Nintendo Switch

Nintendo Switch

Nintendo
Wi-Fi Bluetooth

Review date: Nov. 8, 2021

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Mozilla says

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People voted: Not creepy

Since we launched *Privacy Not Included back in 2017, the Nintendo Switch has sat at the top of our list of products users find least creepy. Good on Nintendo for doing a great job with privacy. And for featuring sweet games like Animal Crossing: New Horizons, Super Mario, the Legend of Zelda. Good guy Nintendo also puts a lot of emphasis on easy-to-use parental controls. Dear Santa, we've been really good this year.

What could happen if something goes wrong?

First off, SET UP TWO-FACTOR AUTHENTICATION! If you don't set up two-factor authentication, someone could hack into your Nintendo account and buy a bunch of games at your expense. That could be costly and you don’t want that headache.

Nintendo does a pretty good job with privacy, security, and parental controls. They did have a data breach in 2020 where 300,000 accounts were compromised and attackers gained access to users personal information, including date of birth and email addresses. That's not great.

It’s also good to be aware that while Nintendo doesn't sell your data to third parties, they do say they can share your data with some third parties for things such as advertising, which is pretty normal. They also say they may collect information about you from other sources, including sources that sell information. And if you log into your social media through your Nintendo, they say they may collect information from these third parties. Finally, some of the games you play on the Switch made by other companies might be collecting and sharing your data, so keep an eye on that. Overall we're not too worried about Nintendo. Still, it’s always good to opt-out of data sharing when you can.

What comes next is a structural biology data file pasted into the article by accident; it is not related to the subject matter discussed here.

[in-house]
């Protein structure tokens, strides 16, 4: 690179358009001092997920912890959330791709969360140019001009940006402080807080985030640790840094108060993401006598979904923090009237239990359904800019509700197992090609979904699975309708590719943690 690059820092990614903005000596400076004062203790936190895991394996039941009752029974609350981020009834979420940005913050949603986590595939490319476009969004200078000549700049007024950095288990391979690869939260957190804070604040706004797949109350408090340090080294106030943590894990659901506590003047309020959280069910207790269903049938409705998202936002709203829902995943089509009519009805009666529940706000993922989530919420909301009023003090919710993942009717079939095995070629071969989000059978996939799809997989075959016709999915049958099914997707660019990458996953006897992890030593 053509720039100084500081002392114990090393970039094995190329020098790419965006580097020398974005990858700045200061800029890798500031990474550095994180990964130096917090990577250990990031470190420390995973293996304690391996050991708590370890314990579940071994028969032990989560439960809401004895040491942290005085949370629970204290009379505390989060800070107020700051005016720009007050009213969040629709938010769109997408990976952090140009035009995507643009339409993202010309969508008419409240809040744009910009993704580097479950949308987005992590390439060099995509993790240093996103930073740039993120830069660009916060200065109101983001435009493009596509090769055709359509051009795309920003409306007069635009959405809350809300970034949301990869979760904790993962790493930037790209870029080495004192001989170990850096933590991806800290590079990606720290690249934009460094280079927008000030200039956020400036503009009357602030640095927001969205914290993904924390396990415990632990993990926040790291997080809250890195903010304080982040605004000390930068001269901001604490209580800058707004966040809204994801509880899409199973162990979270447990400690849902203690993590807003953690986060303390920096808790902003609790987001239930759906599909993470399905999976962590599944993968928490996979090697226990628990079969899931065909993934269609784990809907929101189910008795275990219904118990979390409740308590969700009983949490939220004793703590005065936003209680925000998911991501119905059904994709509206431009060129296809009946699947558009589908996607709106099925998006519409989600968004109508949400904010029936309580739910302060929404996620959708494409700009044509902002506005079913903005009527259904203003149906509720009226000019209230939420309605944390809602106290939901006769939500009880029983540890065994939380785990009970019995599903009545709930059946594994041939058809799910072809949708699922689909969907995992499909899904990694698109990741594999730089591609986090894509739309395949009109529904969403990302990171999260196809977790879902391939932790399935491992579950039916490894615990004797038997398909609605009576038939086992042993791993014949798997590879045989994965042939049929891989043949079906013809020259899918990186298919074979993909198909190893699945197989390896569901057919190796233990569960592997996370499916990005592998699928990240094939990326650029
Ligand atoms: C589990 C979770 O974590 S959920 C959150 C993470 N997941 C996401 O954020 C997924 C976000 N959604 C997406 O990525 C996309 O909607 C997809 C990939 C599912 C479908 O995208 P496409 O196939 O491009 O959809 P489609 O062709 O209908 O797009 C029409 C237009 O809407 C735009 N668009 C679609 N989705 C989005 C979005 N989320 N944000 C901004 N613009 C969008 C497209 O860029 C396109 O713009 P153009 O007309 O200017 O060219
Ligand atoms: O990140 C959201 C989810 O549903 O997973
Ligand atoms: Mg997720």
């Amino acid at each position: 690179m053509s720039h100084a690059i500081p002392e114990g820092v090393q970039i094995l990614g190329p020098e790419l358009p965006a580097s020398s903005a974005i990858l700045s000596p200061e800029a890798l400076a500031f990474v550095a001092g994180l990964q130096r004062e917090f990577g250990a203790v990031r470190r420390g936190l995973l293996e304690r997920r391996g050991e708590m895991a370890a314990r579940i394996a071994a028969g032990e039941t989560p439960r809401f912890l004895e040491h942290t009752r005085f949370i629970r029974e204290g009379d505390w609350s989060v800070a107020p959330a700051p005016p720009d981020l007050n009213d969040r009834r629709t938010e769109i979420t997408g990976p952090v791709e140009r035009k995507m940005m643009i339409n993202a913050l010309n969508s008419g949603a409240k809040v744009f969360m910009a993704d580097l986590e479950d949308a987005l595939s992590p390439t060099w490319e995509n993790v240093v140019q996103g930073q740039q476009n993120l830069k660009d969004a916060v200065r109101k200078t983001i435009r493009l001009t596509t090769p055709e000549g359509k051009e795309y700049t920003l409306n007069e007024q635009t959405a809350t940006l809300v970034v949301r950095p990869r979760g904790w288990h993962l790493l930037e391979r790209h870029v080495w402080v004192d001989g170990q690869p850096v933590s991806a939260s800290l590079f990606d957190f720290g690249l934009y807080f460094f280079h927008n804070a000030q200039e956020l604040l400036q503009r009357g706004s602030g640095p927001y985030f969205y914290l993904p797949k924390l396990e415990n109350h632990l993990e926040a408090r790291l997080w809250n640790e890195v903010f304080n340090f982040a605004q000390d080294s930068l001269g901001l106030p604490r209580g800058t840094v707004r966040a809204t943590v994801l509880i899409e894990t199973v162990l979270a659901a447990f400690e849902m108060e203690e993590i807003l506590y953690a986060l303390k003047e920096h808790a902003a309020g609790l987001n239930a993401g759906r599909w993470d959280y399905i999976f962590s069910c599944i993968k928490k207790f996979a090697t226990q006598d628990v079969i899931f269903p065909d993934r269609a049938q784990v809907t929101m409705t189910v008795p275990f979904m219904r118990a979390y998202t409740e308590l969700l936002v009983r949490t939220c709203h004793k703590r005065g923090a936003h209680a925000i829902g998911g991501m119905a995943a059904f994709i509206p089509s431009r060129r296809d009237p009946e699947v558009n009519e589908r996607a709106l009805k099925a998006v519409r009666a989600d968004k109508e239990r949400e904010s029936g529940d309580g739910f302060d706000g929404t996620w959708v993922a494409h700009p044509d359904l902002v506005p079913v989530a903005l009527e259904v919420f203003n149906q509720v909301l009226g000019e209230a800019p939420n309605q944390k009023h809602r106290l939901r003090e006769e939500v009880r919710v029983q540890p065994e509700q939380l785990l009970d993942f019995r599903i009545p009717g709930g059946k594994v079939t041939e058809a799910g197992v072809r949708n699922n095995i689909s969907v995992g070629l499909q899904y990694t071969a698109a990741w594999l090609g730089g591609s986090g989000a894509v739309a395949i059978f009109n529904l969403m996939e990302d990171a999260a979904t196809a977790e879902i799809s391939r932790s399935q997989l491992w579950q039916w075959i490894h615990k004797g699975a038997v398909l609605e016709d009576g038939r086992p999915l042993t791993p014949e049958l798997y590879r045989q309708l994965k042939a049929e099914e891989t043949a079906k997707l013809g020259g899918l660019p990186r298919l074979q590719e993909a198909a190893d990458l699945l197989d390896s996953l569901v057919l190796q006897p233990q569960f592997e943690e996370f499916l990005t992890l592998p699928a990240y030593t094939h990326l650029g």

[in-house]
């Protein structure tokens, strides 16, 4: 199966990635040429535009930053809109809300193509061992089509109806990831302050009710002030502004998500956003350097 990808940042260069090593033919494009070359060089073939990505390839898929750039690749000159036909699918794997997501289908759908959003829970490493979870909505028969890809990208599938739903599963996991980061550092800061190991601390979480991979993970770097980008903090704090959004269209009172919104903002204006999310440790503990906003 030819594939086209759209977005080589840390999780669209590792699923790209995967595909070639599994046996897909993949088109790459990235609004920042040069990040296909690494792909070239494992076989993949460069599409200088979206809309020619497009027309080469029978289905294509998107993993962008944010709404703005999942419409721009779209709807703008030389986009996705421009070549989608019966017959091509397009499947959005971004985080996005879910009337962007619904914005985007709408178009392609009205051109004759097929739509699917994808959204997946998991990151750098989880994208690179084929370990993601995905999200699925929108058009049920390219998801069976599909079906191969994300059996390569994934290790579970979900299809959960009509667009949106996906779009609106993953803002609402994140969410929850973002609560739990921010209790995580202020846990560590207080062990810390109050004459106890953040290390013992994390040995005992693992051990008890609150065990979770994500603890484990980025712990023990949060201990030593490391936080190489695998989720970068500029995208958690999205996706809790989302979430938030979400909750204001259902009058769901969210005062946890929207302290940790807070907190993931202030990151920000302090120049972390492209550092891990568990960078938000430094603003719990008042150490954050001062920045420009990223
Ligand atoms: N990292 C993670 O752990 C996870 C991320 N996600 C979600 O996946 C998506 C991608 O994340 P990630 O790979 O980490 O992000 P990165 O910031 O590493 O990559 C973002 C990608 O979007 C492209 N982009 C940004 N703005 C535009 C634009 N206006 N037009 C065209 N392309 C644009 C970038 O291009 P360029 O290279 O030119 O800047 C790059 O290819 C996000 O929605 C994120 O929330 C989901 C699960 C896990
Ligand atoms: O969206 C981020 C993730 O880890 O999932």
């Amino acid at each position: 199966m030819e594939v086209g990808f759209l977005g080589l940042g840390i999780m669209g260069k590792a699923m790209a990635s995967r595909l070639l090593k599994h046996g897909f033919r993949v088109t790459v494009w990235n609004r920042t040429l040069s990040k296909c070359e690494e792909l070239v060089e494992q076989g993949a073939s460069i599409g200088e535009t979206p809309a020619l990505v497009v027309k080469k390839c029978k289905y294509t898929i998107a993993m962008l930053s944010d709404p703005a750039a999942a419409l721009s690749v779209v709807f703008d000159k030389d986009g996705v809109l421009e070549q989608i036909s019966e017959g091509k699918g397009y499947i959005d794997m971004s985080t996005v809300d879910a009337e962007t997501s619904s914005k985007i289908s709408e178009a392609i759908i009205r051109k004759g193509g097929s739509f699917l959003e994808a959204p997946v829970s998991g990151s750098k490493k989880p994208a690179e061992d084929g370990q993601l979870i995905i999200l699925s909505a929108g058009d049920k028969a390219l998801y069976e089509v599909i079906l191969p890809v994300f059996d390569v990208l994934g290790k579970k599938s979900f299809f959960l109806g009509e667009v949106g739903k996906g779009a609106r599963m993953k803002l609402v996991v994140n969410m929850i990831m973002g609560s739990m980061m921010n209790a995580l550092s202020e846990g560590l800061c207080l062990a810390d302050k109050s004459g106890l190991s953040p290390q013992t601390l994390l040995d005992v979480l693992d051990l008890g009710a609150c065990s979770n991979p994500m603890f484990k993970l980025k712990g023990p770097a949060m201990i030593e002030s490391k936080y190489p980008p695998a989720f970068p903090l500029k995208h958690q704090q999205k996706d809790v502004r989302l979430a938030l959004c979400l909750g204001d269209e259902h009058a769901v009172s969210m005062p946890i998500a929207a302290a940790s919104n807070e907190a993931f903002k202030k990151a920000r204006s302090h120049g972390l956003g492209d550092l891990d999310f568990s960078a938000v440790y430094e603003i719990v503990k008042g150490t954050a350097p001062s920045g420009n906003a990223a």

Tips to protect yourself

mobile Privacy warning Security A.I.

Can it snoop on me? information

Camera

Device: Yes

App: Yes

Microphone

Device: No

App: Yes

Tracks location

Device: Yes

App: No

What can be used to sign up?

What data does the company collect?

How does the company use this data?

Nintendo says it does not sell your personal information to third parties. When you play games offered through other companies on the platform, you may share your data with those third parties.

How can you control your data?

You can request that your data be deleted.

Personal information will be retained only for so long as reasonably necessary for the purposes set out in the privacy policy, in accordance with applicable laws.

What is the company’s known track record of protecting users’ data?

Needs Improvement

In April 2020, 300,000 Nintendo accounts were compromised in a data breach which granted the attackers access to users personal information, including date of birth and email addresses.

Can this product be used offline?

Yes

User-friendly privacy information?

No

Links to privacy information

Does this product meet our Minimum Security Standards? information

Yes

Encryption

Yes

Uses encryption in transit and at rest.

Strong password

Yes

Security updates

Yes

Manages vulnerabilities

Yes

Nintendo has a bug bounty program, which means that anyone who finds a security issue and discloses it responsibly may get paid. https://hackerone.com/nintendo